(who had continued to win steadily) wiped tears from his eyes, and
Madame de Vaurigard gave way to intermittent hysteria throughout
the ensuing half-hour.
For a time Mellin sat grimly observing this inexplicable merriment
with a cold smile.
"Laugh on!" he commanded with bitter satire, some ten minutes after
play had been resumed--and was instantly obeyed.
Whereupon his mood underwent another change, and he became convinced
that the world was a warm and kindly place, where it was good to
live. He forgot that he was jealous of Cooley and angry with the
Countess; he liked everybody again, especially Lady Mount-Rhyswicke.
"Won't you sit farther forward?" he begged her earnestly; "so that
I can see your beautiful golden hair?"
He heard but dimly the spasmodic uproar that followed. "Laugh on!"
he repeated with a swoop of his arm. "I don't care! Don't you care
either, Mrs. Mount-Rhyswicke. Please sit where I can see your
beautiful golden hair. Don't be afraid I'll kiss you again. I
wouldn't do it for the whole world. You're one of the noblest women
I ever knew. I feel that's true. I don't know how I know it, but
I know it. Let 'em laugh!"
After this everything grew more and more hazy to him. For a time
there was, in the centre of the haze, a nimbus of light which
revealed his cards to him and the towers of chips which he constantly
called for and which as constantly disappeared--like the towers of
a castle in Spain. Then the haze thickened, and the one thing clear
to him was a phrase from an old-time novel he had read long ago:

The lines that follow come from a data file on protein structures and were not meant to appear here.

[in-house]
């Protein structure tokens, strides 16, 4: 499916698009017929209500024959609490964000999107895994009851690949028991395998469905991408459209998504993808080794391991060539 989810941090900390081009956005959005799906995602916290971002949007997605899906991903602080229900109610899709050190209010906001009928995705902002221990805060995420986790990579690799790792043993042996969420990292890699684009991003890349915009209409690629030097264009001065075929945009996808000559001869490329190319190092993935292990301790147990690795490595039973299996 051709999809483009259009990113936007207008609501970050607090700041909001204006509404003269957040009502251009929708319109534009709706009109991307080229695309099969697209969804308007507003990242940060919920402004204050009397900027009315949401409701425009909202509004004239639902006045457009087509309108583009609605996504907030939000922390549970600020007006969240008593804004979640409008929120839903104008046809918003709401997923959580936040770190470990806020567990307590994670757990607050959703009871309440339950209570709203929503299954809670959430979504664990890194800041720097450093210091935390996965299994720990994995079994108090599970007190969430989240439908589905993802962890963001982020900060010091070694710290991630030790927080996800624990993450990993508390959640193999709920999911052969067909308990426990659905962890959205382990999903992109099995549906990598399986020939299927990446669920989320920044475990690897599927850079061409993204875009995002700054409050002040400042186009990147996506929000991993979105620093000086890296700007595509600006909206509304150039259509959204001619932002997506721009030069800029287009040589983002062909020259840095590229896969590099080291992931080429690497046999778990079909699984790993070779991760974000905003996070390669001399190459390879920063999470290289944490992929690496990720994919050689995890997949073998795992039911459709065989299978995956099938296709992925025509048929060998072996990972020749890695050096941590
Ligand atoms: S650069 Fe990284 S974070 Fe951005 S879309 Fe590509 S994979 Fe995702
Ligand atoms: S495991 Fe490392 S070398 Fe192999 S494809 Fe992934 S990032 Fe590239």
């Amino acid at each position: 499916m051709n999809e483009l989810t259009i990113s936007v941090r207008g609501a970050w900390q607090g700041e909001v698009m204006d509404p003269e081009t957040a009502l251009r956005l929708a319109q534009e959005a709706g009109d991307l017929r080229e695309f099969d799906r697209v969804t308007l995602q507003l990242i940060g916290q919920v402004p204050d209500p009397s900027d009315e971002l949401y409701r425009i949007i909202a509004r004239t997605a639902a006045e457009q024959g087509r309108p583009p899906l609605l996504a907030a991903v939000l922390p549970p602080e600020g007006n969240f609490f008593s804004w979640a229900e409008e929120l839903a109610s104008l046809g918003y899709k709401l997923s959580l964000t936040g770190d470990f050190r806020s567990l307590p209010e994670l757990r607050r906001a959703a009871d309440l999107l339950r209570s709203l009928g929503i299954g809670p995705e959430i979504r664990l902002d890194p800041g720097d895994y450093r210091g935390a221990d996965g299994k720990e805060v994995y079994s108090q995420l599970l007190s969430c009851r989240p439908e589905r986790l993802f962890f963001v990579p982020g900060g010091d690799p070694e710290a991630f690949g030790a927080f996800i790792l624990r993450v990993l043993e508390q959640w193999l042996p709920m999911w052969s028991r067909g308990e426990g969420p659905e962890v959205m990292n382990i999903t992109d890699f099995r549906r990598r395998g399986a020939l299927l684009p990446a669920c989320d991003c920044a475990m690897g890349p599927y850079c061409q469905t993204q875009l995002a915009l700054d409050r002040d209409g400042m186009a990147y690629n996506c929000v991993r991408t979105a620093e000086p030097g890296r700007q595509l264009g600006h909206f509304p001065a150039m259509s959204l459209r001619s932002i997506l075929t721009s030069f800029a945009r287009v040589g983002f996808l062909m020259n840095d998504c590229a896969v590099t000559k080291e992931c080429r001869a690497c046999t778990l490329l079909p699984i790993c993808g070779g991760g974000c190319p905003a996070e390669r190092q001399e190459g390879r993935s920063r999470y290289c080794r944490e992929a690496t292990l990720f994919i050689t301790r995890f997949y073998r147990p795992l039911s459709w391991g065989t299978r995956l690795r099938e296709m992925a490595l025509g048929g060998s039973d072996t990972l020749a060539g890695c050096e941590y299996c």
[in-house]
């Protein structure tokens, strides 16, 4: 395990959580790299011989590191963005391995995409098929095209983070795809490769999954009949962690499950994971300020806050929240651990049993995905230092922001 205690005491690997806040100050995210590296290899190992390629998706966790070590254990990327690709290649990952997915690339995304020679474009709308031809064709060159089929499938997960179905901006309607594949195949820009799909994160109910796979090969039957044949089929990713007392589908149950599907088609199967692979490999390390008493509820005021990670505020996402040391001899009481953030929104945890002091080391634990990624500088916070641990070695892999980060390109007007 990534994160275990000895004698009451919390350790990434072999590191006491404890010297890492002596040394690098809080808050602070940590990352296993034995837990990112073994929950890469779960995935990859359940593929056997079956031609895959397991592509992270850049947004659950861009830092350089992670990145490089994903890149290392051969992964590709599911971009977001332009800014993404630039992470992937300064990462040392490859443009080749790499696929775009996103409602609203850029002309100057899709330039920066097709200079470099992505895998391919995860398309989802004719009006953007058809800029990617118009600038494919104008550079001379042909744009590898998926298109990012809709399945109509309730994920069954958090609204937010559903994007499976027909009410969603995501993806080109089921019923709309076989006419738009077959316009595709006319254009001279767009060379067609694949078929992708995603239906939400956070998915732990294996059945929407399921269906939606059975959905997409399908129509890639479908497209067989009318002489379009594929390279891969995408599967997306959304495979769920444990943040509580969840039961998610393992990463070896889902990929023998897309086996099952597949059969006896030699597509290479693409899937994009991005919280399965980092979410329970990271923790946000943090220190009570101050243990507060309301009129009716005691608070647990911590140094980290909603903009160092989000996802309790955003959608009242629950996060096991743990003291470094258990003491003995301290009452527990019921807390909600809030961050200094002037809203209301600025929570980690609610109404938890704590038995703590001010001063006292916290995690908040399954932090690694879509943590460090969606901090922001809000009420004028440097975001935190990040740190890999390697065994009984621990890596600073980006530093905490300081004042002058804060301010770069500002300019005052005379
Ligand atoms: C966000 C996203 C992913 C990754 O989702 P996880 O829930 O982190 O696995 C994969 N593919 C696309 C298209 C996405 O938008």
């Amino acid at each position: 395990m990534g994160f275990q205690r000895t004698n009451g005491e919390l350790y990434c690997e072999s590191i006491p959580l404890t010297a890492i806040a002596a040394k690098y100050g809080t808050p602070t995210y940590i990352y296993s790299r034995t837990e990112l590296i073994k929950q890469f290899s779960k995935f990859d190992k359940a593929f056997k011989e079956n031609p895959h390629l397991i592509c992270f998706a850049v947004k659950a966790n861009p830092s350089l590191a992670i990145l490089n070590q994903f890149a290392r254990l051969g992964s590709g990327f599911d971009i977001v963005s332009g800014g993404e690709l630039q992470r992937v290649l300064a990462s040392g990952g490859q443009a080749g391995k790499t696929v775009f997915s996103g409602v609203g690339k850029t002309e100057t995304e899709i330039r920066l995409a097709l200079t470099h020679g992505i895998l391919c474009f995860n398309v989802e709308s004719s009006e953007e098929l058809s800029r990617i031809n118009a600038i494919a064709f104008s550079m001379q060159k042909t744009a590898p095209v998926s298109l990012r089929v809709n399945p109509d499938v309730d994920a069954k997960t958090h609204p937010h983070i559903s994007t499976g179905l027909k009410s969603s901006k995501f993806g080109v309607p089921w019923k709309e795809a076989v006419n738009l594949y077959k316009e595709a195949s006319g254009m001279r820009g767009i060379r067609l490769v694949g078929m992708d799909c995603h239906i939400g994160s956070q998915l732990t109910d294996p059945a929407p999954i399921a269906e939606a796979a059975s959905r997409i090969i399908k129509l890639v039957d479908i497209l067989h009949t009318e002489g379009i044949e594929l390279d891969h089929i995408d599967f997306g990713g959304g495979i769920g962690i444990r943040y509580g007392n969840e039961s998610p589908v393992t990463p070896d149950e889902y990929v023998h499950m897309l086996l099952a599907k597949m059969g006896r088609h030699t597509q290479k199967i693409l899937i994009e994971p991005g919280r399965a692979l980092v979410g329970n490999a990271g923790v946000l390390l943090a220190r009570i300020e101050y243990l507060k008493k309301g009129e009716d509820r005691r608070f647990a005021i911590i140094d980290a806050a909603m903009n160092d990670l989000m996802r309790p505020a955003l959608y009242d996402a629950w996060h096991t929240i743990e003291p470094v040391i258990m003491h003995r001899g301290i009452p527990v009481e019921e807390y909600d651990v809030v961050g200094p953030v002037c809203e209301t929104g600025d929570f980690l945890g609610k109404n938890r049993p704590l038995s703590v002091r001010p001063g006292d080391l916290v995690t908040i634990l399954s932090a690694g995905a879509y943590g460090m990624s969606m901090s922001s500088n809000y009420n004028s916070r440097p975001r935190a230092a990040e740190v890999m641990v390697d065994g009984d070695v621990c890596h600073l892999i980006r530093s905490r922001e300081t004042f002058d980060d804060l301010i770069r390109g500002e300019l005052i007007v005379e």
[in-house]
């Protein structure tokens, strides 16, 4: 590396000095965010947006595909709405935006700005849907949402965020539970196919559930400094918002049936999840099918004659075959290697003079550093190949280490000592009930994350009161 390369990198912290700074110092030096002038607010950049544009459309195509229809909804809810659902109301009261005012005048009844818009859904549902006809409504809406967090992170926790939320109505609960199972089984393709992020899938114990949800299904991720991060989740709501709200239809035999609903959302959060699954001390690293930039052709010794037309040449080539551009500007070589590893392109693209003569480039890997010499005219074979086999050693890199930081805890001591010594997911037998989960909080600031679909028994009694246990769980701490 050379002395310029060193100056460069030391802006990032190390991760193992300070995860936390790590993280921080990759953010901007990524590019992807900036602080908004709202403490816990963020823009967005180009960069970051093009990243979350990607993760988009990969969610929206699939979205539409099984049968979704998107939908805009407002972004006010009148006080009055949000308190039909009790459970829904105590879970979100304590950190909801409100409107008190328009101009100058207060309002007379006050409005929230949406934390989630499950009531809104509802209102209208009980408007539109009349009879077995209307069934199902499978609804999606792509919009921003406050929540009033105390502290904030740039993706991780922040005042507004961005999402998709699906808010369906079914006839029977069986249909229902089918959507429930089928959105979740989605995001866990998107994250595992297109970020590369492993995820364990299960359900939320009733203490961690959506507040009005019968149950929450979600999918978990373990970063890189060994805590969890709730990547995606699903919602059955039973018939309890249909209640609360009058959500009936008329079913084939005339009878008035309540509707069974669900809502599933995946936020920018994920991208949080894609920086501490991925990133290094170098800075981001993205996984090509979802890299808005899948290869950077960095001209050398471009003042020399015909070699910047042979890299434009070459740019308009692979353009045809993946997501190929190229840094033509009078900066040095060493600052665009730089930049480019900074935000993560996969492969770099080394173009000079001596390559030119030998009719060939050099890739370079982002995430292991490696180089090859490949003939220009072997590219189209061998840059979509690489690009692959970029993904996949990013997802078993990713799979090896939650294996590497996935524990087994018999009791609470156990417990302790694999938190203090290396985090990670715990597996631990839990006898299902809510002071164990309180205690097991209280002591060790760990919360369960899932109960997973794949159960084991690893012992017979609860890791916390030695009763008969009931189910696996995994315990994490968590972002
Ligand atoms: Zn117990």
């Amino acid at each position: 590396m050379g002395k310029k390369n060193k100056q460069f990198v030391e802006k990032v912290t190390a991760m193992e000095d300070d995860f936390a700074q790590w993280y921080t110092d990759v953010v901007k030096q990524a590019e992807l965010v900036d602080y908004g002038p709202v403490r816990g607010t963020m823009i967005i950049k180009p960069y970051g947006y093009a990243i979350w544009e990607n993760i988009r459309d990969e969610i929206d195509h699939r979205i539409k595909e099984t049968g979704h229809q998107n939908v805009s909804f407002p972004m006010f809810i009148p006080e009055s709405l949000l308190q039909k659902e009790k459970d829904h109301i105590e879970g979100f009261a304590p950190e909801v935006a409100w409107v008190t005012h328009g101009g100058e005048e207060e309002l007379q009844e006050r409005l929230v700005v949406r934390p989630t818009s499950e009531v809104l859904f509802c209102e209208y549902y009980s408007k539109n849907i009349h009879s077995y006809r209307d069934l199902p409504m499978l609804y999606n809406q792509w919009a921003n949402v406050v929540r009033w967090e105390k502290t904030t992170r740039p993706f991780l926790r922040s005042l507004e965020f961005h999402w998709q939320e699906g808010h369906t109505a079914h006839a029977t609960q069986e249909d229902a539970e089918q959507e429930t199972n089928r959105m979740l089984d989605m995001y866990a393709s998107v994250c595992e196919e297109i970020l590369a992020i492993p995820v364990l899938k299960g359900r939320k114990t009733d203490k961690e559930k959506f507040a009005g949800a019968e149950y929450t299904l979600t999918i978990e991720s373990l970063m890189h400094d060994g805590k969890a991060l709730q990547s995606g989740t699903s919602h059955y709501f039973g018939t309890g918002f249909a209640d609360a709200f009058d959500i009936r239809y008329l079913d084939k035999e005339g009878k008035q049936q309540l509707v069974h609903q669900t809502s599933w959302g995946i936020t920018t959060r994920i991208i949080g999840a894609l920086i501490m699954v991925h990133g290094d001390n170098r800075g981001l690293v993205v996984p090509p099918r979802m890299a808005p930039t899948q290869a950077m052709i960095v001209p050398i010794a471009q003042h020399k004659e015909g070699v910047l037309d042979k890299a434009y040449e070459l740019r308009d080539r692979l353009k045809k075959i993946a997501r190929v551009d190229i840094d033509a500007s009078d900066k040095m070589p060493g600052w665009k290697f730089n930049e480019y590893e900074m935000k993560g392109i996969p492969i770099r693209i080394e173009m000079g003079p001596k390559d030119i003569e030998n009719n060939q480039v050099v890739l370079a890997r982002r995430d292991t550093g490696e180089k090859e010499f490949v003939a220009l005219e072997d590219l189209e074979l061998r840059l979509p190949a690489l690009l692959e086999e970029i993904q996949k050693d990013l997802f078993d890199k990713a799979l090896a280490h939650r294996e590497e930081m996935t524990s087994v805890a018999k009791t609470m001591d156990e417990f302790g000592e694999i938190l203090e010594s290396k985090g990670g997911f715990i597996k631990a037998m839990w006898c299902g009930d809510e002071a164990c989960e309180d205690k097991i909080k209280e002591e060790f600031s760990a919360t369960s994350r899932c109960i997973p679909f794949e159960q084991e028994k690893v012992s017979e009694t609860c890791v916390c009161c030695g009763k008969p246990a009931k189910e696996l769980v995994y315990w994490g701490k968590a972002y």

"Debt of honor."
The three words appeared to be written in flames against a
background of dense fog. A debt of honor was as promissory note
which had to be paid on Monday, and the appeal to the obdurate
grandfather--a peer of England, the Earl of Mount-Rhyswicke, in
fact--was made at midnight, Sunday. The fog grew still denser,
lifted for a moment while he wrote his name many times on slips of
blue paper; closed down once more, and again lifted--out-of-doors
this time--to show him a lunatic ballet of moons dancing streakily
upon the horizon.
He heard himself say quite clearly, "All right, old man, thank you;
but don't bother about me," to a pallid but humorous Cooley in
evening clothes; the fog thickened; oblivion closed upon him for
a seeming second....
VII. The Next Morning
Suddenly he sat up in bed in his room at the Magnifique, gazing upon
a disconsolate Cooley in gray tweeds who sat heaped in a chair at
the foot of the bed with his head in his hands.
Mellin's first sensation was of utter mystification; his second
was more corporeal: the consciousness of physical misery, of
consuming fever, of aches that ran over his whole body, converging
to a dreadful climax in his head, of a throat so immoderately
partched it seemed to crackle, and a thirst so avid it was a
passion. His eye fell upon a carafe of water on a chair at his
bedside; he seized upon it with a shaking hand and drank half its
contents before he set it down. The action attracted his
companion's attention and he looked up, showing a pale and
"How do you feel?" inquired Cooley with a wan smile.
Mellin's head dropped back upon the pillow and he made one or two
painful efforts to speak before he succeeded in finding a ghastly
semblance of his voice.
"I thought I was at Madame de Vaurigard's."
"You were," said the other, adding grimly: "We both were."
"But that was only a minute ago."
"It was six hours ago. It's goin' on ten o'clock in the morning."
"I don't understand how that can be. How did I get here?"